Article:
Three major campaigns kick off later this year aiming to change key parts of British law which discriminate against gay and lesbian people.
Gay charity Stonewall is working on the repeal of Section 28, the abolition of the crime of Gross Indecency and partnership rights for gay couples.
It has asked members to help them lever support with politicians and the media by coming forward to tell their stories of discrimination.
Over the summer the charity has gathered a case load of 20 to 30 people all with different experiences of discrimination, some at work and some over succession of property or inheritance following the death of a partner.
These will be used to provide a more accurate picture of discrimination across the country, said Sacha Deshmukh, Stonewall's director of parliamentary affairs.
"This can help to ensure that opinion formers understand the type of discrimination people experience, such as with pensions. Most public sector schemes will allow the surviving spouse to inherit the pension, but not the unmarried spouse."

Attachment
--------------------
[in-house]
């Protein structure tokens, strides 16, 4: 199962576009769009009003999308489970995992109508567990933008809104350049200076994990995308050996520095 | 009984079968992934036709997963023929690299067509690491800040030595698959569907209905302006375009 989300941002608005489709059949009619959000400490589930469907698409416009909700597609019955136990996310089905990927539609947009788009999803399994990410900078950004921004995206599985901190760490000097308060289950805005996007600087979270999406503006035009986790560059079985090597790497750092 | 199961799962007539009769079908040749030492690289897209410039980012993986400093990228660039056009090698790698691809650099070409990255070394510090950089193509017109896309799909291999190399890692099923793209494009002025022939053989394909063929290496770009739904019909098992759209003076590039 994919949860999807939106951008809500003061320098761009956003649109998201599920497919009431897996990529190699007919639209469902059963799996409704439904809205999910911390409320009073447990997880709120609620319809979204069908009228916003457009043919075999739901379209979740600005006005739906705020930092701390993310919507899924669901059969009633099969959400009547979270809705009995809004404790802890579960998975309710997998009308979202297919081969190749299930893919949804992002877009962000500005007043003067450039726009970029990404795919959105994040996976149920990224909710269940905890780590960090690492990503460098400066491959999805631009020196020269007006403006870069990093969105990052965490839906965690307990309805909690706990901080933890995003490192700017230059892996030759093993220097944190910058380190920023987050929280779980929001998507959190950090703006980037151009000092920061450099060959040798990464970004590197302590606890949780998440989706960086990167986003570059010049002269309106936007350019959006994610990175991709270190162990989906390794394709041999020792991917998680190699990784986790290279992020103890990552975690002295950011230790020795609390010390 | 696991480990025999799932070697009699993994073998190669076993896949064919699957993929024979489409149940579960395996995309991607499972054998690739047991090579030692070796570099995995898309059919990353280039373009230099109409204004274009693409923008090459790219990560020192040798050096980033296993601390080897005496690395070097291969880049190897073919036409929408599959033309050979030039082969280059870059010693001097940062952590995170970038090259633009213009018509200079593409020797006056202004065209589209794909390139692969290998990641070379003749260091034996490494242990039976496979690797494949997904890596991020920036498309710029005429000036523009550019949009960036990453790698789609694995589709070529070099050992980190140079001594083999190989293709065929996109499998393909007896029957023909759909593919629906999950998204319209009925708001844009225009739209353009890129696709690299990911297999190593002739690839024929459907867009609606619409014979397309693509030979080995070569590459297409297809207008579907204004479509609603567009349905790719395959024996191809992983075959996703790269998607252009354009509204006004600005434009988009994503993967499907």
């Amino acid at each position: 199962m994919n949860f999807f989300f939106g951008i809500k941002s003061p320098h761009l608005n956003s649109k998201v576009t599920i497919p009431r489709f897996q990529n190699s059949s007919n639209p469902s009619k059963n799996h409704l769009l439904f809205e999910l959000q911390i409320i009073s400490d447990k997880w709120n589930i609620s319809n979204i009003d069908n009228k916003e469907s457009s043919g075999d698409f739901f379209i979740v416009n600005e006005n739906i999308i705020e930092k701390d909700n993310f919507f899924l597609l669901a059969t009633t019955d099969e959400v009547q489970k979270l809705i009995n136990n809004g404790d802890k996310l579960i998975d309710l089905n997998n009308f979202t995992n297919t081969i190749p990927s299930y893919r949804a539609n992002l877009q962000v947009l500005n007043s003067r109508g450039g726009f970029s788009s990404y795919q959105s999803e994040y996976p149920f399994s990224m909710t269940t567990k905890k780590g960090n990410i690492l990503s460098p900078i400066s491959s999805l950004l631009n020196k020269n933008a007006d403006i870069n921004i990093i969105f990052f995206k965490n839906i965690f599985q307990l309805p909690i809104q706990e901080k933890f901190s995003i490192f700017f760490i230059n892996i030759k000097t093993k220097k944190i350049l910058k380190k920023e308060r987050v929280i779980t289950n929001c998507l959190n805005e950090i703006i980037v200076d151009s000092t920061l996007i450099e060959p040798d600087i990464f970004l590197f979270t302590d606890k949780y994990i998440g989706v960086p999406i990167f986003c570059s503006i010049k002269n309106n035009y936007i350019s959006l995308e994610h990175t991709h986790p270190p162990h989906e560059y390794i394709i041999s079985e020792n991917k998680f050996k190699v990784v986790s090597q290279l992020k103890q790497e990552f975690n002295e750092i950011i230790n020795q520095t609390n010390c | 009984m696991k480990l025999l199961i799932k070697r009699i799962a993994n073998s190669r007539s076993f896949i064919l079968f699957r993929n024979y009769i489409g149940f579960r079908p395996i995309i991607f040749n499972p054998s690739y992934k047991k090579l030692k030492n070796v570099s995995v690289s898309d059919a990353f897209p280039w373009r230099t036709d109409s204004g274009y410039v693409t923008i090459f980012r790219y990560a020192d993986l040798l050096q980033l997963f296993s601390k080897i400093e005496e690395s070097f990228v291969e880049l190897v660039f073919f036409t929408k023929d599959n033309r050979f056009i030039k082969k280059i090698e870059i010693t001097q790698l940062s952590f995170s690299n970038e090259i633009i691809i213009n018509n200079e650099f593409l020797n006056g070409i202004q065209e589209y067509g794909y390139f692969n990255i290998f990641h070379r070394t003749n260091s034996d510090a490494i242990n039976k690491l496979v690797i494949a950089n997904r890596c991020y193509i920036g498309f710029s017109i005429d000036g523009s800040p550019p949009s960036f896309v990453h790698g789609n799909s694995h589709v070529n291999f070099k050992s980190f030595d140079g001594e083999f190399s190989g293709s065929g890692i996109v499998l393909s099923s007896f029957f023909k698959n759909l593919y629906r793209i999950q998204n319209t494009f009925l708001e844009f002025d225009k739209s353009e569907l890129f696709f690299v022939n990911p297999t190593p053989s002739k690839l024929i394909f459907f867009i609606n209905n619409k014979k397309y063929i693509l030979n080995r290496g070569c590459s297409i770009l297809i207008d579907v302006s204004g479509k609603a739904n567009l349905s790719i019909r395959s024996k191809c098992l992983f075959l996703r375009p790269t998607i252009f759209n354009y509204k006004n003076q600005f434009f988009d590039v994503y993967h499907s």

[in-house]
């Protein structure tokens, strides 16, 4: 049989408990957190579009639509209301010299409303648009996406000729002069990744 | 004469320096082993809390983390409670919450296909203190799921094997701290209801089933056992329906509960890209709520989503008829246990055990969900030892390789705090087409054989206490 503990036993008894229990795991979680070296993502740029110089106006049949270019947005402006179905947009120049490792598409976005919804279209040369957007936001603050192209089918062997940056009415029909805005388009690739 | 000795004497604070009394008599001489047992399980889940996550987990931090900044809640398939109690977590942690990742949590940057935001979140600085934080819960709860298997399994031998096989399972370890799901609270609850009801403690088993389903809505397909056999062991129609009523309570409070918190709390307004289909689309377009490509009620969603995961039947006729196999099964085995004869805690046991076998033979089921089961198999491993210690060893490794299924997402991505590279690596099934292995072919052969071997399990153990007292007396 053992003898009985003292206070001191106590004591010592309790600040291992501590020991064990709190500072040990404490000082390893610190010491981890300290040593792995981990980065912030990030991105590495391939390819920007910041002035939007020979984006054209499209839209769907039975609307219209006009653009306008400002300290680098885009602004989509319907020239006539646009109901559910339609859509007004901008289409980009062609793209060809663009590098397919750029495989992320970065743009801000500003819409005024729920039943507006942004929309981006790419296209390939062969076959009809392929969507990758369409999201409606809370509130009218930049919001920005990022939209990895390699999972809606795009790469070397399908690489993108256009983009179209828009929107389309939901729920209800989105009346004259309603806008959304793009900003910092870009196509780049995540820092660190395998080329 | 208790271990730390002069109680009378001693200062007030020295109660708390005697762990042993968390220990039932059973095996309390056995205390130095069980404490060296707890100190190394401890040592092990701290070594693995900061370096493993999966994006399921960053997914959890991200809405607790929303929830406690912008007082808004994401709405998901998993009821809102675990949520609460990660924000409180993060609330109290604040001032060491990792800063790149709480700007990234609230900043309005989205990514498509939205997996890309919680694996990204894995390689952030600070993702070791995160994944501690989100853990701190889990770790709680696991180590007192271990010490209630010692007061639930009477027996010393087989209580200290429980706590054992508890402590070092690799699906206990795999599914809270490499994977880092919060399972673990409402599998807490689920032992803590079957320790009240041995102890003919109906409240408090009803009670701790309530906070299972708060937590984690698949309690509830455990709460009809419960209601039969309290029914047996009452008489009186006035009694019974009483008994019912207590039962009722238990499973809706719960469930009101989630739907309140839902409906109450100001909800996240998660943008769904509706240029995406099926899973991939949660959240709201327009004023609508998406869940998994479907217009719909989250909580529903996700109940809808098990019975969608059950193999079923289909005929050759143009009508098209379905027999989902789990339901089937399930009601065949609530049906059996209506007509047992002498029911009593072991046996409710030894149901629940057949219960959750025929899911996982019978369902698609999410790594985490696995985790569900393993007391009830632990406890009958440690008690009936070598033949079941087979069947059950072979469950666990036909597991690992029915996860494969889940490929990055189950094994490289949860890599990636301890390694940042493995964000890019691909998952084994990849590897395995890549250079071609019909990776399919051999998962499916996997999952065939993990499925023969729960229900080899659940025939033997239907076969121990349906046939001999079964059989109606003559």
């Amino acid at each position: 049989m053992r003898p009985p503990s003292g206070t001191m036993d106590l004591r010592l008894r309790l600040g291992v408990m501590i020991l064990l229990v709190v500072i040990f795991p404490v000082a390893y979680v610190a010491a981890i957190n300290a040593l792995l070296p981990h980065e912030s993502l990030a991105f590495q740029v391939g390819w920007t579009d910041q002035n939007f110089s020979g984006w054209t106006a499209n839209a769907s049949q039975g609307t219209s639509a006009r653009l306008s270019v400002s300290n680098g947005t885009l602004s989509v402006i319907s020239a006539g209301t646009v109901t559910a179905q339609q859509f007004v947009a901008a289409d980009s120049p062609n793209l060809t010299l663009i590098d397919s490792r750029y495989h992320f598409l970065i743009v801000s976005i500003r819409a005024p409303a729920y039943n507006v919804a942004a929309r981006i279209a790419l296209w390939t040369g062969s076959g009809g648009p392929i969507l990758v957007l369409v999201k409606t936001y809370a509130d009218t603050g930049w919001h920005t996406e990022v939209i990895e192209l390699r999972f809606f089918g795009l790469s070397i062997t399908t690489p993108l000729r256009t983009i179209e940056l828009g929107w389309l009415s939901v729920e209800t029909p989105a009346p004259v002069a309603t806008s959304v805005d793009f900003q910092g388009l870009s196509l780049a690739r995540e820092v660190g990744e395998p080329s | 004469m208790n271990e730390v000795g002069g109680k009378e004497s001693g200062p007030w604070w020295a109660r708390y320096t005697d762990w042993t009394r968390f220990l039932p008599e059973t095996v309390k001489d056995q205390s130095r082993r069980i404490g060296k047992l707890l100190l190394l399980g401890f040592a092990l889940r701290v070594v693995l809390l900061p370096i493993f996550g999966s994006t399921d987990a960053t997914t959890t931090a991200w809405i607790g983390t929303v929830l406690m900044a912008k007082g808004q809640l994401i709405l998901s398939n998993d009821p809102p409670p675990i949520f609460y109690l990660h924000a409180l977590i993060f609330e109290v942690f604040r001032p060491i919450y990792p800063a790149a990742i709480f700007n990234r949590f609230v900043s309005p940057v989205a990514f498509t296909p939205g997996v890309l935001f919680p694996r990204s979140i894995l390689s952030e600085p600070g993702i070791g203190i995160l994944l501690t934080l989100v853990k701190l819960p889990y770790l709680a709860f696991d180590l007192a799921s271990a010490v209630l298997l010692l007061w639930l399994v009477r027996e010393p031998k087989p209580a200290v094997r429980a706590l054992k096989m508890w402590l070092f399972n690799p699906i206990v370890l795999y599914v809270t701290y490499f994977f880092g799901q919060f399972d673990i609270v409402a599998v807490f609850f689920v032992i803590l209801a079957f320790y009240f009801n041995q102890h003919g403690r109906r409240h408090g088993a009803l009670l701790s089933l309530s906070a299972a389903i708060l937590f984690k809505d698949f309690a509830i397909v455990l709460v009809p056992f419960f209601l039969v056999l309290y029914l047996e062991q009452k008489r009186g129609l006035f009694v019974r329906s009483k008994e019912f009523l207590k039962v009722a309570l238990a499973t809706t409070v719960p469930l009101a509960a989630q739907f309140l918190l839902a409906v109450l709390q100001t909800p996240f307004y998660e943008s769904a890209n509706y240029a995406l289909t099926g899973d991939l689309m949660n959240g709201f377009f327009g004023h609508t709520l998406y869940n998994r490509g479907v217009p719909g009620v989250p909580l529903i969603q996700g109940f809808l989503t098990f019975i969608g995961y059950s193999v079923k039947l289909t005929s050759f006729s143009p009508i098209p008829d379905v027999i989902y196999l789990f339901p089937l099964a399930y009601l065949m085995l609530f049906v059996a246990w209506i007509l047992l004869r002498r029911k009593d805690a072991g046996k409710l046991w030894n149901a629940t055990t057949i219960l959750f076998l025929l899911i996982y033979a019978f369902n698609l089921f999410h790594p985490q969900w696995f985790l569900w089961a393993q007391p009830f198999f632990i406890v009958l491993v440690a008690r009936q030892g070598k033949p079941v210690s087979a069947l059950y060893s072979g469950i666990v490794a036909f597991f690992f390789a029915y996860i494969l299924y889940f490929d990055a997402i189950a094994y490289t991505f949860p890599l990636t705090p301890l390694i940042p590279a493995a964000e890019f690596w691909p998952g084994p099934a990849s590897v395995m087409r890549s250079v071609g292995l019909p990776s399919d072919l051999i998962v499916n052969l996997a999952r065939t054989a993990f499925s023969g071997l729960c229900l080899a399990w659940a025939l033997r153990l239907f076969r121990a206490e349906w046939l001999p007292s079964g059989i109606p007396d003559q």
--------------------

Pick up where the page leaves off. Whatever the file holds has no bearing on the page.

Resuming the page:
In addition, Stonewall is getting involved in a test case on behalf of Juan Mendoza, whose case goes before the court of appeal this month. Following the death of his partner last year, Mr Mendoza faces eviction from his flat in West London because landlords deny his relationship and say he has no legal rights to succeed the tenancy.
Stonewall hopes to use the Human Rights Act to persuade the court to recognise same-sex relationships, and its legal advisors are confident of winning, says the charity.
If the case does succeed, said executive director Angela Mason, "not only will Juan have won the right to stay in his own home but this will also challenge many other areas of the law that refuse to recognise same-sex relationships".
Stonewall has used test cases before to successfully change the law.
Last year a test case equalised the age of consent and in 1998 test cases forced the Government to lift the ban on gay people in the armed forces.
Stonewall is feeding into a current cross-departmental government review of partnership legislation and has been heartened by a recent publication from the law commission recommending that same-sex relationships be recognised within the housing and property sector, said a spokesman.